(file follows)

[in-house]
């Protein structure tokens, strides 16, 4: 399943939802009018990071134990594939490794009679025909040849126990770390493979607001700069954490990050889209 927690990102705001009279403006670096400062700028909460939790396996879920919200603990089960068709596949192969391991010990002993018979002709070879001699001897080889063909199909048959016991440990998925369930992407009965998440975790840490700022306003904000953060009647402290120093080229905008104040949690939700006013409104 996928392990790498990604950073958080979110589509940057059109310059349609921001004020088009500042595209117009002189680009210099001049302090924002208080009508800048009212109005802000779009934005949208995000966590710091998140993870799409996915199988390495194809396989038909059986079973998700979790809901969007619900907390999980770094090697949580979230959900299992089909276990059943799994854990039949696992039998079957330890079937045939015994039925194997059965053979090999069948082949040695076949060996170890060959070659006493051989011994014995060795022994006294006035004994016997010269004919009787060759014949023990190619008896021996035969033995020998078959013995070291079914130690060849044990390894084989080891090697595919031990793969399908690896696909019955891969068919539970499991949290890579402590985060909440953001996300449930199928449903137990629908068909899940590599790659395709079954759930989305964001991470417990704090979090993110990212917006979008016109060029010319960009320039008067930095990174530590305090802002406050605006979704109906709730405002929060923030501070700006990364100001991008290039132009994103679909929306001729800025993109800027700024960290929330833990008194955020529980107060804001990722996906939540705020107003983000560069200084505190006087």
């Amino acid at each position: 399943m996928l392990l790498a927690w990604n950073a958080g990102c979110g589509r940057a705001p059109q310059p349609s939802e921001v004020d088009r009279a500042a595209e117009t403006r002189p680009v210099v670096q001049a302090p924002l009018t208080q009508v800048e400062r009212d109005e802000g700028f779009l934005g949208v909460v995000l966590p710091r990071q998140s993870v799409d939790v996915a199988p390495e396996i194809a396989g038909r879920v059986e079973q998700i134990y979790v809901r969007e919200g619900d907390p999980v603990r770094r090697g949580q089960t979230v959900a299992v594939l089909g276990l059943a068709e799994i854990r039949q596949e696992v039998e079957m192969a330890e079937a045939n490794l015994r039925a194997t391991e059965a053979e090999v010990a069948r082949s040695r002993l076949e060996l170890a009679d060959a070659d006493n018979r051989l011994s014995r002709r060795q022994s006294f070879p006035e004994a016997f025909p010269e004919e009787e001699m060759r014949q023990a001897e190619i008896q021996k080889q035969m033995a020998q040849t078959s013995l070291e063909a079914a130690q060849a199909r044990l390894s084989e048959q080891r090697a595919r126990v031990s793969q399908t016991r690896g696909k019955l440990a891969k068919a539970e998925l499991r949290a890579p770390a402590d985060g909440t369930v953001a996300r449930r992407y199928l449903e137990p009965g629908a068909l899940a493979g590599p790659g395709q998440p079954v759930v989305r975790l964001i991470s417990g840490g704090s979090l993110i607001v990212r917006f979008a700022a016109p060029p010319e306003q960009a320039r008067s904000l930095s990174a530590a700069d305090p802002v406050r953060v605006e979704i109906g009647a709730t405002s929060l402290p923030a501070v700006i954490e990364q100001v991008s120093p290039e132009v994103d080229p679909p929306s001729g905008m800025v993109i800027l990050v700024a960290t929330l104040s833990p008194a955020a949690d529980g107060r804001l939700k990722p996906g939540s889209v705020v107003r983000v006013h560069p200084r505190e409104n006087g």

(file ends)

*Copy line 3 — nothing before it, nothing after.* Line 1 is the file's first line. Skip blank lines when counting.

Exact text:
């Amino acid at each position: 399943m996928l392990l790498a927690w990604n950073a958080g990102c979110g589509r940057a705001p059109q310059p349609s939802e921001v004020d088009r009279a500042a595209e117009t403006r002189p680009v210099v670096q001049a302090p924002l009018t208080q009508v800048e400062r009212d109005e802000g700028f779009l934005g949208v909460v995000l966590p710091r990071q998140s993870v799409d939790v996915a199988p390495e396996i194809a396989g038909r879920v059986e079973q998700i134990y979790v809901r969007e919200g619900d907390p999980v603990r770094r090697g949580q089960t979230v959900a299992v594939l089909g276990l059943a068709e799994i854990r039949q596949e696992v039998e079957m192969a330890e079937a045939n490794l015994r039925a194997t391991e059965a053979e090999v010990a069948r082949s040695r002993l076949e060996l170890a009679d060959a070659d006493n018979r051989l011994s014995r002709r060795q022994s006294f070879p006035e004994a016997f025909p010269e004919e009787e001699m060759r014949q023990a001897e190619i008896q021996k080889q035969m033995a020998q040849t078959s013995l070291e063909a079914a130690q060849a199909r044990l390894s084989e048959q080891r090697a595919r126990v031990s793969q399908t016991r690896g696909k019955l440990a891969k068919a539970e998925l499991r949290a890579p770390a402590d985060g909440t369930v953001a996300r449930r992407y199928l449903e137990p009965g629908a068909l899940a493979g590599p790659g395709q998440p079954v759930v989305r975790l964001i991470s417990g840490g704090s979090l993110i607001v990212r917006f979008a700022a016109p060029p010319e306003q960009a320039r008067s904000l930095s990174a530590a700069d305090p802002v406050r953060v605006e979704i109906g009647a709730t405002s929060l402290p923030a501070v700006i954490e990364q100001v991008s120093p290039e132009v994103d080229p679909p929306s001729g905008m800025v993109i800027l990050v700024a960290t929330l104040s833990p008194a955020a949690d529980g107060r804001l939700k990722p996906g939540s889209v705020v107003r983000v006013h560069p200084r505190e409104n006087g």